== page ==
Interactive whole class teaching and pupil learning: Theoretical and practical implications

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    Recently, classroom talk has re-emerged within educational policy as instrumental in delivering standards-based reform in several counties. In England, both the National Numeracy and Literacy Strategies and the National Strategy for Key Stage 3 emphasised the importance of interactive whole class teaching' (IWT) where pupils are expected to play an active part by answering questions, contributing points to discussions, and explaining and demonstrating their methods and solutions to others in the class' (DfEE, 2001: 26). The aim is to increase the quality of teaching and learning in both the primary and secondary classroom by engaging pupils and demanding active participation. This paper explores the pedagogic value of interactive forms of whole class teaching from a sociocultural standpoint and considers whether policy guidelines (such as those referred to above) incorporate an understanding of teacher - pupil talk which is likely to be effective in terms of promoting children's learning. It also considers the potential conflicts and contradictions that the teachers face in implementing guidelines on effective classroom talk in a climate of performance and testing. The paper concludes that interactive whole class teaching can really become an effective mechanism for learning only if certain assumptions regarding its function as a pedagogic tool are challenged within policy guidelines and in day-to-day teaching practices.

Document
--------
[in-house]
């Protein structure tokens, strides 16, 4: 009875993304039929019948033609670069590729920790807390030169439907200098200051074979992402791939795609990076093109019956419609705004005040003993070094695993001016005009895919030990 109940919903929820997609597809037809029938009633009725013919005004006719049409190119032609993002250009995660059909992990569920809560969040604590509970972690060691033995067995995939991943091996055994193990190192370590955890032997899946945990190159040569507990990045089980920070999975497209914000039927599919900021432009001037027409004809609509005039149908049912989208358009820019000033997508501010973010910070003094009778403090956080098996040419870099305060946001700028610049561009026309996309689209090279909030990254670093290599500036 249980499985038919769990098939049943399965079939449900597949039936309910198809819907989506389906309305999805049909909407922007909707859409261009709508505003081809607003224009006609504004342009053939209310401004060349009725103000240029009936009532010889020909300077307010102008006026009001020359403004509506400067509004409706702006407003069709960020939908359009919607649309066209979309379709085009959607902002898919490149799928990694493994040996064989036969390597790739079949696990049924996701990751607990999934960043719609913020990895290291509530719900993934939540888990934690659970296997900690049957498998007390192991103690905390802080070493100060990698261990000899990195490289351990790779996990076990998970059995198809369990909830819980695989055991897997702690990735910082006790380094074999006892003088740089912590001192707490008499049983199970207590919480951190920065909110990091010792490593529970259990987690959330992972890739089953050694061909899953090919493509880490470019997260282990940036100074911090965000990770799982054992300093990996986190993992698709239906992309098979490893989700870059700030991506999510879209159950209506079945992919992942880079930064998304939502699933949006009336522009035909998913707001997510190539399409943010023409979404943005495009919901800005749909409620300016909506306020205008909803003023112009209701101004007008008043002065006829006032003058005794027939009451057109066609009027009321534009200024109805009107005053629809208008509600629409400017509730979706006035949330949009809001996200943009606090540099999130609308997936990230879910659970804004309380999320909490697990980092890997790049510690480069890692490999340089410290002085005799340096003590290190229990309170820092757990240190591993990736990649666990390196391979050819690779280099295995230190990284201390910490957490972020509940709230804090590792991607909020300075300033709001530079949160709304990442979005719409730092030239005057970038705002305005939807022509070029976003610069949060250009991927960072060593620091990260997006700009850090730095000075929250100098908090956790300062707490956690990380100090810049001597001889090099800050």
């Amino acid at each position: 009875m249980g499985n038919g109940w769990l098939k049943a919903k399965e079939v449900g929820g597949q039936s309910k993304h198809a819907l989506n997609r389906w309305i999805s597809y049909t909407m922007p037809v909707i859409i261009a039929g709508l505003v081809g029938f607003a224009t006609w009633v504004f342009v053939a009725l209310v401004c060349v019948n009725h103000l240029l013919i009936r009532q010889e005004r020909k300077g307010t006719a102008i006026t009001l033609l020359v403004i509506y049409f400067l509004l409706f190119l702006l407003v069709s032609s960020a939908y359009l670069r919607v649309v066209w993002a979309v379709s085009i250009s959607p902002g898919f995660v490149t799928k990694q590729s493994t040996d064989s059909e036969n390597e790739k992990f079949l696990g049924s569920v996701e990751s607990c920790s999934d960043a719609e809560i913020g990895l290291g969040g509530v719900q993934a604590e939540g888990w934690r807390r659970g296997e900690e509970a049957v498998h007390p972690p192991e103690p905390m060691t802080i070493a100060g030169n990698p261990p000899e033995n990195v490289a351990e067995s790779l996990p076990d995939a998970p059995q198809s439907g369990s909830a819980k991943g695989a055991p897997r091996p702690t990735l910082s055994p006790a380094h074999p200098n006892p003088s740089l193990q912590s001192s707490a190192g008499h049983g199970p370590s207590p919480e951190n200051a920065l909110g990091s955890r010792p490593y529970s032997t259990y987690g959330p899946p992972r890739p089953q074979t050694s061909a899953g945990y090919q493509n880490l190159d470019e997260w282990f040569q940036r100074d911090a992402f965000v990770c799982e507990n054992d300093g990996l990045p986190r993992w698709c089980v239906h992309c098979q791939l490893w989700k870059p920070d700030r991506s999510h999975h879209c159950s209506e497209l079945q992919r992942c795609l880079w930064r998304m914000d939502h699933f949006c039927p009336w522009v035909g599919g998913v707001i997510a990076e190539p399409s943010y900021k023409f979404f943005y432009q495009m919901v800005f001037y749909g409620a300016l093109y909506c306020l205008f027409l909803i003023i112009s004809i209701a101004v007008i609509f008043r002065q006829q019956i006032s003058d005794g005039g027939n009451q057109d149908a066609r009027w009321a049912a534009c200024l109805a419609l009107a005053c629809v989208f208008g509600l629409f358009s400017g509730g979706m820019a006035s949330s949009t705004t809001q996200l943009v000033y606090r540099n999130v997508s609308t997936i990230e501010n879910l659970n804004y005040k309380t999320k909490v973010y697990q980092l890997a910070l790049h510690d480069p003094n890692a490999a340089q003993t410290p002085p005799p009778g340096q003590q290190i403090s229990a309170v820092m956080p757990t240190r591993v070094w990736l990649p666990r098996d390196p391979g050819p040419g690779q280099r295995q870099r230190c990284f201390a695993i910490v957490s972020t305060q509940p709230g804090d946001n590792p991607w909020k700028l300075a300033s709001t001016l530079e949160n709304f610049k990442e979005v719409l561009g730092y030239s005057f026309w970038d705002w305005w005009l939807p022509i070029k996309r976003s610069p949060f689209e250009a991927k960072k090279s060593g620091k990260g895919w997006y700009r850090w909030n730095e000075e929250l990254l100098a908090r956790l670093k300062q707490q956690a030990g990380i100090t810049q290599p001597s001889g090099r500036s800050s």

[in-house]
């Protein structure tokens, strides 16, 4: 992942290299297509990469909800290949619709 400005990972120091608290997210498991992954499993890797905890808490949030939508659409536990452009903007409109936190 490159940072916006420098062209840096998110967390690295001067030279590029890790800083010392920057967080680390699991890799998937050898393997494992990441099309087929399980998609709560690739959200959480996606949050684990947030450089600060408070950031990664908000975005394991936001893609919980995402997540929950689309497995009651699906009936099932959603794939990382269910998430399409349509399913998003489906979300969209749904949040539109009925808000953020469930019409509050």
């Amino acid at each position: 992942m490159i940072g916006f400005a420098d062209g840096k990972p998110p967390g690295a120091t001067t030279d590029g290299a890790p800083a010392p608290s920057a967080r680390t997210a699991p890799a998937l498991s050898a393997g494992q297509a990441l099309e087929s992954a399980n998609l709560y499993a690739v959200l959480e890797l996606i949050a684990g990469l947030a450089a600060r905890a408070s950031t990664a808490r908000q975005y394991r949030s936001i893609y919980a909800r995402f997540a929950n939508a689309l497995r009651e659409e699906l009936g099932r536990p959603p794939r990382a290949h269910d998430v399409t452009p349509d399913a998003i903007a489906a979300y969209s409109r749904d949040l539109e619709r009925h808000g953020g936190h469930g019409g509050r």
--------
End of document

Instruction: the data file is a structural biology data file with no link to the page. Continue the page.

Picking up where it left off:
Original languageEnglish
    Pages (from-to)271-283
    Number of pages12
    JournalLanguage and Education
    Issue number4
    Publication statusPublished - 2007


    • Classroom talk
    • Dialogue
    • Interactive teaching
    • Pedagogy
    • Teacher - Pupil interaction


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